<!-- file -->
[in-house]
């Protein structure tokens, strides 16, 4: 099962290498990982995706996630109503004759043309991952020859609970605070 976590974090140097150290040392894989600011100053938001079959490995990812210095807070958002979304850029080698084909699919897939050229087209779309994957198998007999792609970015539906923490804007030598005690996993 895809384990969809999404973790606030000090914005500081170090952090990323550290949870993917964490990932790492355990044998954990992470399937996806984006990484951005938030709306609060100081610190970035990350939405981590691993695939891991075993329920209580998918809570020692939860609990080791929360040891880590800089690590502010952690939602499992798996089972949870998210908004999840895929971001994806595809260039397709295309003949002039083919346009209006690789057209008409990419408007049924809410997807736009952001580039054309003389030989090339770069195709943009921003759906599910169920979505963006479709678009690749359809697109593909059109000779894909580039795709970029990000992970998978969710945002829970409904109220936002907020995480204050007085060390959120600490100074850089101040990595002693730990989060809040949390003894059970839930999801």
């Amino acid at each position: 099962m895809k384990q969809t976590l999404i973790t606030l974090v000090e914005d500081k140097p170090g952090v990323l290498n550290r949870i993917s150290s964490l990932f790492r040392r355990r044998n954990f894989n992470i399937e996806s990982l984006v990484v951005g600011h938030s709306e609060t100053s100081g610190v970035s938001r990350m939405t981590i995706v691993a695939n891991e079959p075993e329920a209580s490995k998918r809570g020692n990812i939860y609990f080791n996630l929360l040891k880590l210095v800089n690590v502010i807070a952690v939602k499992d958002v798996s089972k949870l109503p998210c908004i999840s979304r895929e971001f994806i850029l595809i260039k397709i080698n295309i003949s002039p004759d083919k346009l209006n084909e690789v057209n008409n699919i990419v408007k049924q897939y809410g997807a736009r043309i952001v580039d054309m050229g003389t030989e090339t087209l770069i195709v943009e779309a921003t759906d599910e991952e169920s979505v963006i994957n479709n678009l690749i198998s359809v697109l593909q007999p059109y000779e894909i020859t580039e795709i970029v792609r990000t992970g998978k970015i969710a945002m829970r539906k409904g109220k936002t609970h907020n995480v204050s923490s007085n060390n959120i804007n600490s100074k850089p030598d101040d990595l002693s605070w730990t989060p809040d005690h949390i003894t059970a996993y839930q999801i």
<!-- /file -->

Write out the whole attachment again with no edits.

[in-house]
């Protein structure tokens, strides 16, 4: 099962290498990982995706996630109503004759043309991952020859609970605070 976590974090140097150290040392894989600011100053938001079959490995990812210095807070958002979304850029080698084909699919897939050229087209779309994957198998007999792609970015539906923490804007030598005690996993 895809384990969809999404973790606030000090914005500081170090952090990323550290949870993917964490990932790492355990044998954990992470399937996806984006990484951005938030709306609060100081610190970035990350939405981590691993695939891991075993329920209580998918809570020692939860609990080791929360040891880590800089690590502010952690939602499992798996089972949870998210908004999840895929971001994806595809260039397709295309003949002039083919346009209006690789057209008409990419408007049924809410997807736009952001580039054309003389030989090339770069195709943009921003759906599910169920979505963006479709678009690749359809697109593909059109000779894909580039795709970029990000992970998978969710945002829970409904109220936002907020995480204050007085060390959120600490100074850089101040990595002693730990989060809040949390003894059970839930999801």
């Amino acid at each position: 099962m895809k384990q969809t976590l999404i973790t606030l974090v000090e914005d500081k140097p170090g952090v990323l290498n550290r949870i993917s150290s964490l990932f790492r040392r355990r044998n954990f894989n992470i399937e996806s990982l984006v990484v951005g600011h938030s709306e609060t100053s100081g610190v970035s938001r990350m939405t981590i995706v691993a695939n891991e079959p075993e329920a209580s490995k998918r809570g020692n990812i939860y609990f080791n996630l929360l040891k880590l210095v800089n690590v502010i807070a952690v939602k499992d958002v798996s089972k949870l109503p998210c908004i999840s979304r895929e971001f994806i850029l595809i260039k397709i080698n295309i003949s002039p004759d083919k346009l209006n084909e690789v057209n008409n699919i990419v408007k049924q897939y809410g997807a736009r043309i952001v580039d054309m050229g003389t030989e090339t087209l770069i195709v943009e779309a921003t759906d599910e991952e169920s979505v963006i994957n479709n678009l690749i198998s359809v697109l593909q007999p059109y000779e894909i020859t580039e795709i970029v792609r990000t992970g998978k970015i969710a945002m829970r539906k409904g109220k936002t609970h907020n995480v204050s923490s007085n060390n959120i804007n600490s100074k850089p030598d101040d990595l002693s605070w730990t989060p809040d005690h949390i003894t059970a996993y839930q999801i």